The Southwestern Historical Quarterly, Volume 23, July 1919 - April, 1920 Page: 205
The following text was automatically extracted from the image on this page using optical character recognition software:
Gali and Rodriguez Cermenho
clear that the viceroys of this period displayed an unusually great
interest in the Californias, with a view to making Spanish estab-
lishments there. This interest was heightened by rumors that
Drake had discovered the strait and sailed through it.
On top of all this came a report from Francisco de Gali, com-
mander of the Manila galleon of 1584, that he had encountered
evidences of the strait in his voyage of that year. According to
the account of this voyage by Ferfiandez de Navarette,' Gali sailed
three hundred leagues east and northeast of Japan
and found open deep sea, with currents from the north and north-
west which were not diverted by the wind, whatever its violence
or direction, until, having sailed seven hundred leagues, he reached
the coast of New Spain, where he no longer observed the currents
or the depth of sea previously met with. This gave Gali the idea
that the strait between Tartary, or northern Asia, and New Spain
was in the region of the currents. He also encountered on all his
seven hundred league voyage a great number of whales, tunny-
fish, albicore, and bonitos, which are fish usually found in chan-
nels where there are currents. These circumstances confirmed him
the more in his belief that the much talked of strait was in that
On this occasion, too, Gali passed along the Alta California
coast. The narrative of the voyage, as translated in Bancroft,
after telling what had happened in the earlier stages of its sailing,
went on to say that
being by the same course upon the coast of New Spain under
370 30', we passed by a very high and fair land with many trees,
wholly without snow, and four leagues from the land you find
thereabout many drifts of roots, leaves of trees, reeds, and other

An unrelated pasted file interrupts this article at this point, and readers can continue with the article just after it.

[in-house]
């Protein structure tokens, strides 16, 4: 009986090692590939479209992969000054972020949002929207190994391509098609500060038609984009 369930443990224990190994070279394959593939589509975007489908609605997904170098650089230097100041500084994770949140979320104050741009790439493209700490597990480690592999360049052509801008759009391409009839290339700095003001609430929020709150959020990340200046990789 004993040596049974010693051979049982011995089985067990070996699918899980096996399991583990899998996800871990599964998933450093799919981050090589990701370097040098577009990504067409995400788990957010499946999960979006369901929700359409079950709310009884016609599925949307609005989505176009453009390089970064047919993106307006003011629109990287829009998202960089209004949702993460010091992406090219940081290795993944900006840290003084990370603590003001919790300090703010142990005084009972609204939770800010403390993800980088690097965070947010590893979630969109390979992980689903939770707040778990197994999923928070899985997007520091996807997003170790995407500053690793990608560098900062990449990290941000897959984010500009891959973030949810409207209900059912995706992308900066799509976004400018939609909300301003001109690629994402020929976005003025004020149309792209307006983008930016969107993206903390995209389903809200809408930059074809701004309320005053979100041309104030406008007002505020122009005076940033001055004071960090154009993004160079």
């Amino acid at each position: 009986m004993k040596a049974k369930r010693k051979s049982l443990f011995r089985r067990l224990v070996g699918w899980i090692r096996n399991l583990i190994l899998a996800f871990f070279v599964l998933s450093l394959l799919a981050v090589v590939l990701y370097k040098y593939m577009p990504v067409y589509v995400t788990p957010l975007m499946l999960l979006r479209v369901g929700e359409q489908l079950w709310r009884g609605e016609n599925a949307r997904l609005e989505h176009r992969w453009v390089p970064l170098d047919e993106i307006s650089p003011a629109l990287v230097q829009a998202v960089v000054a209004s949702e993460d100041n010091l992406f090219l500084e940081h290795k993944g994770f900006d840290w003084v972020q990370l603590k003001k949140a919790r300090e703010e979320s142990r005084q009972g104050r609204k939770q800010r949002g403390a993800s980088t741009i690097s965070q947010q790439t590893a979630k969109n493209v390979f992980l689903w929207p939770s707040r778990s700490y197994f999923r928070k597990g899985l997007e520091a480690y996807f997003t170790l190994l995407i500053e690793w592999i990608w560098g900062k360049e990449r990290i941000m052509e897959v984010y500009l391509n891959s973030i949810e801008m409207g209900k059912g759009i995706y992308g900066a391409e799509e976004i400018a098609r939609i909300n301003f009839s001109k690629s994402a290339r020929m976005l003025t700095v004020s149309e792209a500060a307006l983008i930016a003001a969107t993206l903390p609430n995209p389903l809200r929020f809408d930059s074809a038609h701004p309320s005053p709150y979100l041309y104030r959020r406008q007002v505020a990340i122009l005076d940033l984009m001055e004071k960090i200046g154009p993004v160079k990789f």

leaves, like fig-leaves, the like whereof we found in great abun-
dance in the country of Japan, which they eat; and some of those
that we found, I caused to be sodden with flesh, and being sodden,
they eat like coleworts; there likewise we found great store of
seals; whereby it is to be presumed and certainly to be believed,
that there are many rivers, bays and havens along by those coasts
to the haven of Acapulco. From thence we ran south-east, south-
east and by south, and south-east and by east, as we found the
wind, to the point called Cabo de San Lilcas, which is the begin-
ning of the land of California, on the north-west side, lying under
22, being five hundred leagues distant from Cape Mendocino.
1In 1802, in his introduction to the narrative of the voyage of the
8util and Memicana, which went north in 1792 to prove once for all the
truth or falsity of the reports about the strait.
Here’s what’s next.
This issue can be searched. Note: Results may vary based on the legibility of text within the document.
Citing and Sharing
Basic information for referencing this web page. We also provide extended guidance on usage rights, references, copying or embedding.
Reference the current page of this Periodical.
Texas State Historical Association. The Southwestern Historical Quarterly, Volume 23, July 1919 - April, 1920, periodical, 1919; (texashistory.unt.edu/ark:/67531/metapth101075/m1/211/: accessed June 29, 2017), University of North Texas Libraries, The Portal to Texas History, texashistory.unt.edu; crediting Texas State Historical Association.